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6:55 PM / Wednesday July 6, 2022

29 Apr 2012

From Primary to Juvenile

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April 29, 2012 Category: Local Posted by:

Tuesday’s Pennsylvania Primary will be remembered for the dry run of the Commonwealth’s

Voter ID law, a few surprises from the voters, and the shenanigans of the 186th District.

 

By Denise Clay

 

ABOVE PHOTO: FOR DAMON K. ROBERTS, a candidate State Representative in the 186th Legislative District, Election Night ended with a visit from the Philadelphia Police. Due to a mix-up regarding pay for campaign workers, police were called to break up a near melee. The workers were due to be paid by the end of the week, sources say.

 

The offices of the Committee of Seventy in Center City Philadelphia were abuzz on Tuesday as the Commonwealth used the Pennsylvania Primary as its dry run for its new Voter ID law.

 

But while the prospect of being asked for a picture ID that you had never been asked for before rankled some who went to the voting booths on Tuesday, that was nothing compared to the tensions that flared in a few of the races, especially one in South Philadelphia.

 

Because elections are fraught with such things as polling places that open late, election judges meeting with resistance when its time to be seated, and other violations, Ellen Mattleman Kaplan, vice president and policy director for the Committee of Seventy, knew that Election Day was going to be busy.

 

But because the watchdog group that monitors elections is part of the Pennsylvania Voter ID Coalition, a group that’s attempting to educate Pennsylvanians about the new law requiring that you bring a state-sponsored photo ID to the polls in order to be able to vote, Tuesday took on a special significance, Kaplan said.

 

“We’re trying to capture as many voters as we can so that we can tell them about the law and what they’ll need to do,” she said. “What we found was that while polling place officials had to ask for ID, it had to be explained to voters that not having ID wouldn’t keep them from voting [on Tuesday]. But in November, that won’t be the case.”

 

A big part of the Election Day education effort was reminding voters that getting the papers needed for that ID won’t be a short-term process. So, rather than waiting until September or October to start it, you might want to do it now, Kaplan said.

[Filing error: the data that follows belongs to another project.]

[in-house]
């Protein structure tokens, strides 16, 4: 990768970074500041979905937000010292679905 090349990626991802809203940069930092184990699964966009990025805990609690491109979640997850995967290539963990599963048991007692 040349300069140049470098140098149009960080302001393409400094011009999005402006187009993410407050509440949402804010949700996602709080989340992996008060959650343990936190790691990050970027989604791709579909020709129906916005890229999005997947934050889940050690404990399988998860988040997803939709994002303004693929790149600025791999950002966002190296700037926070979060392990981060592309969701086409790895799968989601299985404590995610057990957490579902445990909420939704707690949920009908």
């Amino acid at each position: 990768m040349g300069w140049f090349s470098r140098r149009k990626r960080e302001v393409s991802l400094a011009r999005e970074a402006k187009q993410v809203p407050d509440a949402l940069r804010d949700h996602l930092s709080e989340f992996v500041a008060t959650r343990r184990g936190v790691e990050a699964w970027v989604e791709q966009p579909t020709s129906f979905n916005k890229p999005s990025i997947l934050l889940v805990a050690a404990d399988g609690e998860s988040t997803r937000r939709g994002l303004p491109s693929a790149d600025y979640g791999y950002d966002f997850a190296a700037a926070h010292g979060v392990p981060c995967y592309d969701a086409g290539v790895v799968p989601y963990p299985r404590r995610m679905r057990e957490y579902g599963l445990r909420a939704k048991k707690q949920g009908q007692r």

“You can’t get a voter ID overnight,” she said. “It takes 14 weeks to get a birth certificate if you apply for it online. If you go to Birth Records, you will be able to get it in three hours. But it’s not something you can do at the last moment.”

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Many voters, particularly senior citizens who had been coming to their polling places for decades, complained about the new requirement, saying that they shouldn’t be asked to prove who they are to people who already know them, sources said.

 

But if the request for ID isn’t made by a poll worker starting with the November elections, the worker may face fines or jail time according to the law.

 

While voter IDs might be important if you want to vote for president in November, if your desire is to vote for just your member of the Pennsylvania House of Representatives, voters in some districts may have already done their civic duty.

 

Proving once again that it is still easier for a camel to pass through the eye of a needle than it is to unseat an incumbent in Pennsylvania, several incumbent legislators beat off spirited challengers to remain in their seats..

 

In a race in which the words “school vouchers” came up more than once, Fatimah Loren Muhammad failed in her attempt to unseat State Rep. James Roebuck in the 188th District. Muhammad, the former director of the Intercultural Center at the University of Pennsylvania, came up a little more than 800 votes short in her contest to unseat Roebuck, who will begin his 28th year in office should he win re-election in November.

 

State Rep. Rosita Youngblood fought off Malik Boyd and Charisma Presley to retain her seat in the 198th District, State Rep. Vanessa Lowery Brown retains her seat in the after beating Wanda Logan, Audrey Blackwell-Watson and Lemuel Thornton, and State Reps. Mark Cohen and Louise Williams Bishop made short work of their opponents, Numa St.Louis and Will Mega, to retain their 192nd and 202nd District seats respectively.